We learn that during the reign of Mehmet IV, there were musically-trained concubines in the harem as well. Among these concubines, who played ney, tanbur, kemançe, kanun, santur, çeng, çöğür, musikar, violin and daire, were some who had studied with masters in order to learn a wind instrument known as the nefir. The palace concubines took lessons from male musicians in the city, and would stay for weeks in the homes of their masters. In addition to well-known musicians of the city, there were also musicians working in the Palace who taught lessons to the harem concubines. Women musicians who were trained in the city were also sometimes taken into the palace.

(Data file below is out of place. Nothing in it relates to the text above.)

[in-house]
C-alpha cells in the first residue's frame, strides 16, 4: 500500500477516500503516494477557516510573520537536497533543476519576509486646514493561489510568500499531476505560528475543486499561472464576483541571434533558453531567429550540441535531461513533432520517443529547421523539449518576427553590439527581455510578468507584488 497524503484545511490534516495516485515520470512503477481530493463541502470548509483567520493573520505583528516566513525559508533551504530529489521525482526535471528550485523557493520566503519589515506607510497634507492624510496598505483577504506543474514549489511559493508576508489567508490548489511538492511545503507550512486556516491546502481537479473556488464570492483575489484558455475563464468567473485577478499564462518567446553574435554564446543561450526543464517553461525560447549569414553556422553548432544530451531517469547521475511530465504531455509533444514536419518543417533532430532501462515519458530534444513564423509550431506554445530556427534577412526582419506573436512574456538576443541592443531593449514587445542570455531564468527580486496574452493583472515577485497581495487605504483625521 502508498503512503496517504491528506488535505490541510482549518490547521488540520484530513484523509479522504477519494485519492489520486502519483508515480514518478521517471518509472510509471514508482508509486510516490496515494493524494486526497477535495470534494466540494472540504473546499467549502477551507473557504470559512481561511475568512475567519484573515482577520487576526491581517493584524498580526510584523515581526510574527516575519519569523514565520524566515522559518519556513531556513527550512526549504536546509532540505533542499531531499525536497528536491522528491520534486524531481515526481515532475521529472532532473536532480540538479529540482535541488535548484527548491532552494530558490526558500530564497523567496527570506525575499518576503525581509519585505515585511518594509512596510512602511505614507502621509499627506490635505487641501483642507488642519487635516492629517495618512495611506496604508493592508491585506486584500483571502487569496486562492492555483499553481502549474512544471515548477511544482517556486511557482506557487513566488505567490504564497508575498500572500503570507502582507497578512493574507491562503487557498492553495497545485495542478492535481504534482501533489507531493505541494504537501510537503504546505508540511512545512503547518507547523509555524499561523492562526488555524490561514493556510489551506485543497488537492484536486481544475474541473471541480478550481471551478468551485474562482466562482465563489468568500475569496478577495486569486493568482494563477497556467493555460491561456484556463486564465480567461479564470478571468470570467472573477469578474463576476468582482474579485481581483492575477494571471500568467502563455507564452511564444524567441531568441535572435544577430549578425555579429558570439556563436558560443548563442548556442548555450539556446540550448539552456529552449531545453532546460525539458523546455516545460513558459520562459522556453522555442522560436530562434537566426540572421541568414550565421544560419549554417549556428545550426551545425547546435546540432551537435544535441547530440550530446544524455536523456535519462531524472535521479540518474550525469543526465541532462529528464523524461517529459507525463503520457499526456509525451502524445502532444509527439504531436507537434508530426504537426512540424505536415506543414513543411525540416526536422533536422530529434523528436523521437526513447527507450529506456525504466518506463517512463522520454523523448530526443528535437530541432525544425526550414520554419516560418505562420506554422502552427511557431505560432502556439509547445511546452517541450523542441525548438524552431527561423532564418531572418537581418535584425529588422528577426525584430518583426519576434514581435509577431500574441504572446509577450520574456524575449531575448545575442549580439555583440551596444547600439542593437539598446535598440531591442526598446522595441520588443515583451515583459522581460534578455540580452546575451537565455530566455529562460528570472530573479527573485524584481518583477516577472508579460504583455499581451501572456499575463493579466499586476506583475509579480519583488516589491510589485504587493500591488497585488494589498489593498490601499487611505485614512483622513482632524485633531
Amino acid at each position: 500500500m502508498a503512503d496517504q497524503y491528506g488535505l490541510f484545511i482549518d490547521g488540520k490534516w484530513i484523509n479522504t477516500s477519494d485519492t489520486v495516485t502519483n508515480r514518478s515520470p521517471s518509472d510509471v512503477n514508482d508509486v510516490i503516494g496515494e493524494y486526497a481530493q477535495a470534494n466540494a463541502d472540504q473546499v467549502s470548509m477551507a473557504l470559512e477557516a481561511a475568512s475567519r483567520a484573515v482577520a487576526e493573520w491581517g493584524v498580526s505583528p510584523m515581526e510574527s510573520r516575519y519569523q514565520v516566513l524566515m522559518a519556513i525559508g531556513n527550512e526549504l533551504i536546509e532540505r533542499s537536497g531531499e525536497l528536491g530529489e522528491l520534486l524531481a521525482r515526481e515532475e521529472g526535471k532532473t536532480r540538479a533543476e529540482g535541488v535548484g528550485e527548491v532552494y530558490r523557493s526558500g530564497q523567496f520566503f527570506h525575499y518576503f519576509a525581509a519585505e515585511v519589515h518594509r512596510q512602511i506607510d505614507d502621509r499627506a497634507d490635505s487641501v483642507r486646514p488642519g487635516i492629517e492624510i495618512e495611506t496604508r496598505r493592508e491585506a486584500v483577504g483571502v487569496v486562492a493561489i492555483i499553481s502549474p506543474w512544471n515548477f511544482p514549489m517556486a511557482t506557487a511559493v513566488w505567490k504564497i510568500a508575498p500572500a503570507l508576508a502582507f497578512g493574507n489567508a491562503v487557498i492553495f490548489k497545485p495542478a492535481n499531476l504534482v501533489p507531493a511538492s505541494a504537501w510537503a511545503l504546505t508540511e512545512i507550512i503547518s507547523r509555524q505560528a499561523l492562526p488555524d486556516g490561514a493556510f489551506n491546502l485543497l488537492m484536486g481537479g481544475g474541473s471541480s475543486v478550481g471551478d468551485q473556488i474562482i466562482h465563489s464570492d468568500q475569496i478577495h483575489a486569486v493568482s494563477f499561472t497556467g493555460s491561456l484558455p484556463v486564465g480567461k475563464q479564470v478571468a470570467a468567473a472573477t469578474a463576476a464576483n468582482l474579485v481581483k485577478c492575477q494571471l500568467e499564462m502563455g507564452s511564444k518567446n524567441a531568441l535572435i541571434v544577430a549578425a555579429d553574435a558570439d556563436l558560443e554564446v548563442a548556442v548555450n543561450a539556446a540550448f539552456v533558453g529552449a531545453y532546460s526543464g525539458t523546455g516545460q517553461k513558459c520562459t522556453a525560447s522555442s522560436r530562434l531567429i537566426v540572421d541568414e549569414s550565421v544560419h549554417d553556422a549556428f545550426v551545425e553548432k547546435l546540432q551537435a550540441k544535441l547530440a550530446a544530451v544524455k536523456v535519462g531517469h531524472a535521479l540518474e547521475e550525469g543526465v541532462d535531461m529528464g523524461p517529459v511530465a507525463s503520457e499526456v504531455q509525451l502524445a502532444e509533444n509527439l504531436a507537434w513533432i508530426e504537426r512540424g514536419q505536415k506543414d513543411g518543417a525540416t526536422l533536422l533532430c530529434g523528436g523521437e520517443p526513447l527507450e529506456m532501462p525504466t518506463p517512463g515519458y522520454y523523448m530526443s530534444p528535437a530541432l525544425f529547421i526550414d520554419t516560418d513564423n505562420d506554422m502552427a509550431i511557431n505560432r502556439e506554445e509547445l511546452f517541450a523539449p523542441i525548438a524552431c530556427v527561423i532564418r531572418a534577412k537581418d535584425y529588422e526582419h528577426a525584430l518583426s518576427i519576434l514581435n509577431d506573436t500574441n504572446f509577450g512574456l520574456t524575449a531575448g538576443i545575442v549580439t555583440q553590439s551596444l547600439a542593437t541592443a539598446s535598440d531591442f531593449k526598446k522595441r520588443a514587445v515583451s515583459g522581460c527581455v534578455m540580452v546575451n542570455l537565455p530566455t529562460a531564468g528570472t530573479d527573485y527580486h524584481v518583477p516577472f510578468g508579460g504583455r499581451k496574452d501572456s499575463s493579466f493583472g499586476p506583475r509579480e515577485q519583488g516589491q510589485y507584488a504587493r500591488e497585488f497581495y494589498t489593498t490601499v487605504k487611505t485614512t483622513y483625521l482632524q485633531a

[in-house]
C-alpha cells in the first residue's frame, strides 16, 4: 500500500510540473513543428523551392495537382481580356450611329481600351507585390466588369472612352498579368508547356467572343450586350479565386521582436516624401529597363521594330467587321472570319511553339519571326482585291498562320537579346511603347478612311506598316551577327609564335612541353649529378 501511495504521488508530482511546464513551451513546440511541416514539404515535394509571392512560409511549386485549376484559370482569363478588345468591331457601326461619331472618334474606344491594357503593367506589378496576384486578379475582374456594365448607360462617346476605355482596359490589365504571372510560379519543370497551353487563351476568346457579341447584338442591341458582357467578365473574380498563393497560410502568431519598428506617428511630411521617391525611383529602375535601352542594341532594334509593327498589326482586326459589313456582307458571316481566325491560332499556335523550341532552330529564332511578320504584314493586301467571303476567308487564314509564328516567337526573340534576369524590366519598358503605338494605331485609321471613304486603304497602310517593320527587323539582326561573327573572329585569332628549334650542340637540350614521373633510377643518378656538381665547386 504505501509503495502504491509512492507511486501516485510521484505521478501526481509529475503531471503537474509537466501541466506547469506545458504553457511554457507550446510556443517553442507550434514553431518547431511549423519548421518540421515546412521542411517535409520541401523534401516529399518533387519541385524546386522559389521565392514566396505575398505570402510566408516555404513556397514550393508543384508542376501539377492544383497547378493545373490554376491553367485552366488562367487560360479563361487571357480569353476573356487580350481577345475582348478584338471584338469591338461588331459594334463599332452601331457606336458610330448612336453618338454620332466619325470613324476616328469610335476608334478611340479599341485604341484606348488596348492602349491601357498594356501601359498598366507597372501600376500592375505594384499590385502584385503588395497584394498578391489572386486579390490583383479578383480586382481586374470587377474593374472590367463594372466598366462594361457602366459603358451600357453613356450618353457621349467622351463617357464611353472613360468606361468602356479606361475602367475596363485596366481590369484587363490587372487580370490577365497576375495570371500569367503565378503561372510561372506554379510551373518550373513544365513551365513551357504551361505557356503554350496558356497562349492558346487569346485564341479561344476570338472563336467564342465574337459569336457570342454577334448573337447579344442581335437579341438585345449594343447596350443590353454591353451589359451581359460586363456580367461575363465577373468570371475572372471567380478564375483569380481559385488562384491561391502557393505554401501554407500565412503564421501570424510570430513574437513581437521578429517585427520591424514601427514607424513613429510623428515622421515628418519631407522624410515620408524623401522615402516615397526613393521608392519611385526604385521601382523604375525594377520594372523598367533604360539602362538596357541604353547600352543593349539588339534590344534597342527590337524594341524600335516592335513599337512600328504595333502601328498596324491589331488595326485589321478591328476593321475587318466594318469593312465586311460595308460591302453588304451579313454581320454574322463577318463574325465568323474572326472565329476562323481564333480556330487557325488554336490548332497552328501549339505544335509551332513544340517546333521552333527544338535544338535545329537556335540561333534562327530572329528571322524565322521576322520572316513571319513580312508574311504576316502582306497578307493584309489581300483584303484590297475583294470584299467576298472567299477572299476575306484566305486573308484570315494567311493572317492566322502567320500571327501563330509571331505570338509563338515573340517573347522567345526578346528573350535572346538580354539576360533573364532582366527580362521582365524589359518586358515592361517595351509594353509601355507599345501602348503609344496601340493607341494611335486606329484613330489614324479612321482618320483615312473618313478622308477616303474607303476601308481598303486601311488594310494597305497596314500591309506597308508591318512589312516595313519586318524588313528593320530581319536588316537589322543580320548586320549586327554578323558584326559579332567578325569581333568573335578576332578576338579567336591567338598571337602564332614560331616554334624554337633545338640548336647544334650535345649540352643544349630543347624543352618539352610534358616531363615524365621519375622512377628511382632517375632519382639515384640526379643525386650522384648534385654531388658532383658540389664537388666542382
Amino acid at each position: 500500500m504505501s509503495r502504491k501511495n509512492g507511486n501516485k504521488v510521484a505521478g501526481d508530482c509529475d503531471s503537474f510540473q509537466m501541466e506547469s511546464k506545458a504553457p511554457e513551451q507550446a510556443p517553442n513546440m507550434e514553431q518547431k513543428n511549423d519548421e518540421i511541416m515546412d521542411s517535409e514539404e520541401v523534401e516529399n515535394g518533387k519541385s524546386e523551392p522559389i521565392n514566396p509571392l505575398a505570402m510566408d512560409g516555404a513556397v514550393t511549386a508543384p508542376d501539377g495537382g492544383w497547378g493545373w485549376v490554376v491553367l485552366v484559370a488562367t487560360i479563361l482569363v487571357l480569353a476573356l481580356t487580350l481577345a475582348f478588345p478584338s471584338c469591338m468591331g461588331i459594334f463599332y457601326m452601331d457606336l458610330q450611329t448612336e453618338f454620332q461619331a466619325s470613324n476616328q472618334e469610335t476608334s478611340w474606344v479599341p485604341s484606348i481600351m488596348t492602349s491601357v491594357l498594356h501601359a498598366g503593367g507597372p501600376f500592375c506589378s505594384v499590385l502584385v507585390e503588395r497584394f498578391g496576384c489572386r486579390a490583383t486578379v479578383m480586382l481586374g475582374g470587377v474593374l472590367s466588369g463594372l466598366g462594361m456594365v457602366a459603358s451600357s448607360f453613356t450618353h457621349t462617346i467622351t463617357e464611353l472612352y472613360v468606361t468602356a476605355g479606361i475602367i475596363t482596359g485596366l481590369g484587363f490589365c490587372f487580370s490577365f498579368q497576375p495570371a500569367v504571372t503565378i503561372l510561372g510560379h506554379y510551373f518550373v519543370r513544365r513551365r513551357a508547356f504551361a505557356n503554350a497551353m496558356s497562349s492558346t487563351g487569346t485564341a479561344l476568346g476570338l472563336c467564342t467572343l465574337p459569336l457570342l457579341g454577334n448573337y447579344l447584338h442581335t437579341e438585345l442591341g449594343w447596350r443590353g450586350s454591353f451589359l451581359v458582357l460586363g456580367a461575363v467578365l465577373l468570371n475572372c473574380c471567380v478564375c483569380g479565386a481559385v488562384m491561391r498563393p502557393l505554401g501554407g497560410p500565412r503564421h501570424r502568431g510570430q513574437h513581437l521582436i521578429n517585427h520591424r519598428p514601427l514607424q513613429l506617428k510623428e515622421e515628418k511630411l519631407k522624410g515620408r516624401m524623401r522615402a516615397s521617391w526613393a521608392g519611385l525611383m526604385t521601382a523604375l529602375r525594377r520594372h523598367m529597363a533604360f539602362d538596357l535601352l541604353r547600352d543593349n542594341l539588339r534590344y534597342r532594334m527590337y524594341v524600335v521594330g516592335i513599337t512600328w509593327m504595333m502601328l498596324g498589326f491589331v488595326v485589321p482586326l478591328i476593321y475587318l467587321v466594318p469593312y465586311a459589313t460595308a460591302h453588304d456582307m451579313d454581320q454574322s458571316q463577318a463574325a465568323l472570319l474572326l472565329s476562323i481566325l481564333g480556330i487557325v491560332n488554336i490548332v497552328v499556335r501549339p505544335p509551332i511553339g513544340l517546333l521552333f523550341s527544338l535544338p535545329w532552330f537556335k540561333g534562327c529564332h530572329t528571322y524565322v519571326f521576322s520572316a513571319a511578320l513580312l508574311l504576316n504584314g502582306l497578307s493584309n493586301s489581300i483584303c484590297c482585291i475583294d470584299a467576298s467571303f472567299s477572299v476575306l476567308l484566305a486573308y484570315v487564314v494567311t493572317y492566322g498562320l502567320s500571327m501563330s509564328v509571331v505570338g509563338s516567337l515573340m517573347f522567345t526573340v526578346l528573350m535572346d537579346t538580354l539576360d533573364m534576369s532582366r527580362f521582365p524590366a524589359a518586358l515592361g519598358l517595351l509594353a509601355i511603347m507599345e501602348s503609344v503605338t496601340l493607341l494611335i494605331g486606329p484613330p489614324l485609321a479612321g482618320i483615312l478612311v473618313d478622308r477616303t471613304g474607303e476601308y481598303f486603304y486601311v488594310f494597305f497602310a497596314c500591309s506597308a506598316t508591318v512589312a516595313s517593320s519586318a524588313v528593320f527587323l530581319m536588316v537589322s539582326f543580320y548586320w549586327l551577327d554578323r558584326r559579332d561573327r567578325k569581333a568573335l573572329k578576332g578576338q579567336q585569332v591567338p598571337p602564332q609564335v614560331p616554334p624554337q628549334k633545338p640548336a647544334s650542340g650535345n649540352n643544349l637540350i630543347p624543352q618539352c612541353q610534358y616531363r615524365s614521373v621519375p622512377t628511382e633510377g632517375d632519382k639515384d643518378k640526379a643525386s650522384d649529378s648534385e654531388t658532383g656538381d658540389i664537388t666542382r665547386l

Osman III, who assumed the throne following the death of his older brother Mahmud I, did not like music at all, and for this reason put an end to musical activities, not only in the harem but in the entire palace as well. However following his successors Mustafa III and Abdülhamid I, music was revived and entered the harem as well. The Venetian observer Toderini, who was in Istanbul during the period of 1781-1785, identifies the kanun as "an instrument played by women in the palace." Musical activity in the palace was developed even further during the reign of Selim III. We know that during the reign of Selim III's successor Mustafa IV, there was a pause in this activity. However during the reigns of Mahmud II, Abdülmecid and Abdülaziz, musical performance regained its former vitality in the harem as well as in the palace proper. In 1826, two years after the abolition of the Mehter band and the founding of the Mızıka-i Hümayun (military band), a western style band and orchestra was created at the palace. From Leyla Hanım (Saz), the daughter of palace doctor İsmail Paşa, who lived for many years in the palace, we learn that there was a sixty-member band and orchestra in the harem, all the members of which were women. Women's participation in music was such an old, well-established tradition that this tradition was even practiced in ceremonial music, though strictly speaking it should not have been. One could find bands consisting of women not only in the emperor's palace but also at the palaces and mansions of the princes. Musical activities were not only a form of entertainment for the palace or the homes of those in palace circles, but rather were an indispensable part of entertainment in the homes of all wealthy lovers of music. Following the Tanzimat, or reform period, these instruments were joined by piano and violin as well. Leyla Saz, who was well acquainted with everyday live in the palace and the great mansions in the second half of the 19th century, tells us that nearly all of the servants in the harem were "musicians and instrumentalists." She goes on to note that the upbringing of the servants of the Sultan's wife and the princesses included the study of the Koran, Ottoman history, poetry, and books and newspapers, as well as lessons musical instruments such as the piano, violin, and lavta.